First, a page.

- Check whether you’ve already opted out from participating companies;
- Opt out of browser-enabled interest-based advertising by some or all participating companies, using opt-out cookies to store your preferences in your browser; or
- Use the “Choose All Companies” feature to opt out from all currently participating companies in one step. GO
Why You and Your Company Should be a Member
Right now, consumers think of your data gathering as shady, invasion of their privacy and less-than-desirable. Much of that comes from the fact that they just don’t understand who you are, what you do, why you need all that data, why you should be able to collect it without their knowledge and finally, how you use it. Becoming a member, following the self-regulatory guidelines and getting certified to be included in the program, pulls you and your company out of the shady depths of privacy invading, shifty-eyed misconceptions of data mining and into the bright spotlight showing that you’re not afraid to show your face, you’re not afraid to tell people what you do and you’re above board.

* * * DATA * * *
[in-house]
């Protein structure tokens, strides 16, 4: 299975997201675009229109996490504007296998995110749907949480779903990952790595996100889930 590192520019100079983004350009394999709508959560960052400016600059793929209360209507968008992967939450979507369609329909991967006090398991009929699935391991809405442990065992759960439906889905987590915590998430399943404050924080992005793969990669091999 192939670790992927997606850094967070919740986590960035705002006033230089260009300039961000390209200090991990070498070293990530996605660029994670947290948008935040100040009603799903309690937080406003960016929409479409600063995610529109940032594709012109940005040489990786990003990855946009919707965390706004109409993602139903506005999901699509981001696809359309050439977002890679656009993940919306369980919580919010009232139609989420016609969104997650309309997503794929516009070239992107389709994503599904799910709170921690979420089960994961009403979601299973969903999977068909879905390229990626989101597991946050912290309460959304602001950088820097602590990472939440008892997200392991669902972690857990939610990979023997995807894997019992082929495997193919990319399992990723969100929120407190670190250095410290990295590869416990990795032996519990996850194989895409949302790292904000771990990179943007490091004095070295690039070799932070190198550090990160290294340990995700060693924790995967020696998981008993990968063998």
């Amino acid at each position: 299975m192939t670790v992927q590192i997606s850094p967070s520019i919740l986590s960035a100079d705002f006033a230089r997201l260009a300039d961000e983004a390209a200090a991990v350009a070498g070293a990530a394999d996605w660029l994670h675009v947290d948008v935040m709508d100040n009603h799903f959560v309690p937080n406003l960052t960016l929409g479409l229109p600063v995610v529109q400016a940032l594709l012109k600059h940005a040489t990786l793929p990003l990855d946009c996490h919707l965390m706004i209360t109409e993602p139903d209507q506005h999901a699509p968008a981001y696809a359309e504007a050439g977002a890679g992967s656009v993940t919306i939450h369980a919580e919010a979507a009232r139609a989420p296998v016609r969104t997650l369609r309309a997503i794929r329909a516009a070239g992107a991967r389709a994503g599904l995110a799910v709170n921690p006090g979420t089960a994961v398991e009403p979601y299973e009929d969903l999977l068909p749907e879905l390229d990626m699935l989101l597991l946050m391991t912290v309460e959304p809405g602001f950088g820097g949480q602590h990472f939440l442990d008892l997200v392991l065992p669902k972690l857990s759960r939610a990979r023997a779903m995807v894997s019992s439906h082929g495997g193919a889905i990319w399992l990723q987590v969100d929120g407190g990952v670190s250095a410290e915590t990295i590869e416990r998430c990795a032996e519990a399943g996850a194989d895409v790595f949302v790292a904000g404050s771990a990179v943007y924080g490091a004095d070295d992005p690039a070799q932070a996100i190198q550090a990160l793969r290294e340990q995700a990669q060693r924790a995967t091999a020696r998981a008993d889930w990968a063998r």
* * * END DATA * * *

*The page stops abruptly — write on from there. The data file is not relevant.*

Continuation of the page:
Sure, many might opt out anyway, but overall the general impression of your company could drastically improve. However, if we find that you are not holding up your end of the bargain, you can bet we will be lodging formal complaints. So don’t think you’ll be able to fool all of the people, all of the time. I’ll be keeping an eye out.
Finally, one lol moment. I was reading email from someone and they mentioned GamePro (it’s well documented that I’m also a video games journalist). Lo and behold, what did I find at the bottom of their page? Yep, an Advertising Options Icon. Check it:
The power of that icon? I instantly thought, “huh, maybe GamePro isn’t so bad after all, I had better check them out further…”
That my dear readers, is the true power of that icon right there. Kung Pao! I’m out!